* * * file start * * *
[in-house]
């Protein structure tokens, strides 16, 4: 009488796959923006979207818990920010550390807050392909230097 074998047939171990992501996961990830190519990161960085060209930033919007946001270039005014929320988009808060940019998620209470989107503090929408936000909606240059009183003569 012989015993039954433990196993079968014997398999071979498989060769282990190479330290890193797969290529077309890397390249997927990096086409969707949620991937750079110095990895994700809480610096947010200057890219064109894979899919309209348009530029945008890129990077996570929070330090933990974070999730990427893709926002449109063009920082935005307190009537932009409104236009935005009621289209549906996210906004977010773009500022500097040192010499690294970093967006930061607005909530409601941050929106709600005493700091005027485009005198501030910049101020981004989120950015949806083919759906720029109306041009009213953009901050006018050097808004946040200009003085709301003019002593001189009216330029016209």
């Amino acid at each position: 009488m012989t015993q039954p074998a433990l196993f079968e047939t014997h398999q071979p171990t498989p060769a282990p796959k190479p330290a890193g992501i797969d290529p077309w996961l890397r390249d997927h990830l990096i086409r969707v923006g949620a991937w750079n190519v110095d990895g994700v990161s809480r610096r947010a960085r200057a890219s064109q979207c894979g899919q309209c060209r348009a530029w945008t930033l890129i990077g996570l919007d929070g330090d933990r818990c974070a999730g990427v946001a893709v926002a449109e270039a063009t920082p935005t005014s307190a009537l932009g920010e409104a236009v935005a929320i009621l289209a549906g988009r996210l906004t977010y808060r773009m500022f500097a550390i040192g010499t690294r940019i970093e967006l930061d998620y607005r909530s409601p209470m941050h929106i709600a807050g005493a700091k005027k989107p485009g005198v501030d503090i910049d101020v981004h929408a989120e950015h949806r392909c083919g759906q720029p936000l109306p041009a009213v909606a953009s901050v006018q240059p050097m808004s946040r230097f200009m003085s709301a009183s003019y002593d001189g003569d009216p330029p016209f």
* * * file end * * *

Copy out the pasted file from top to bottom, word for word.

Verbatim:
[in-house]
């Protein structure tokens, strides 16, 4: 009488796959923006979207818990920010550390807050392909230097 074998047939171990992501996961990830190519990161960085060209930033919007946001270039005014929320988009808060940019998620209470989107503090929408936000909606240059009183003569 012989015993039954433990196993079968014997398999071979498989060769282990190479330290890193797969290529077309890397390249997927990096086409969707949620991937750079110095990895994700809480610096947010200057890219064109894979899919309209348009530029945008890129990077996570929070330090933990974070999730990427893709926002449109063009920082935005307190009537932009409104236009935005009621289209549906996210906004977010773009500022500097040192010499690294970093967006930061607005909530409601941050929106709600005493700091005027485009005198501030910049101020981004989120950015949806083919759906720029109306041009009213953009901050006018050097808004946040200009003085709301003019002593001189009216330029016209």
């Amino acid at each position: 009488m012989t015993q039954p074998a433990l196993f079968e047939t014997h398999q071979p171990t498989p060769a282990p796959k190479p330290a890193g992501i797969d290529p077309w996961l890397r390249d997927h990830l990096i086409r969707v923006g949620a991937w750079n190519v110095d990895g994700v990161s809480r610096r947010a960085r200057a890219s064109q979207c894979g899919q309209c060209r348009a530029w945008t930033l890129i990077g996570l919007d929070g330090d933990r818990c974070a999730g990427v946001a893709v926002a449109e270039a063009t920082p935005t005014s307190a009537l932009g920010e409104a236009v935005a929320i009621l289209a549906g988009r996210l906004t977010y808060r773009m500022f500097a550390i040192g010499t690294r940019i970093e967006l930061d998620y607005r909530s409601p209470m941050h929106i709600a807050g005493a700091k005027k989107p485009g005198v501030d503090i910049d101020v981004h929408a989120e950015h949806r392909c083919g759906q720029p936000l109306p041009a009213v909606a953009s901050v006018q240059p050097m808004s946040r230097f200009m003085s709301a009183s003019y002593d001189g003569d009216p330029p016209f």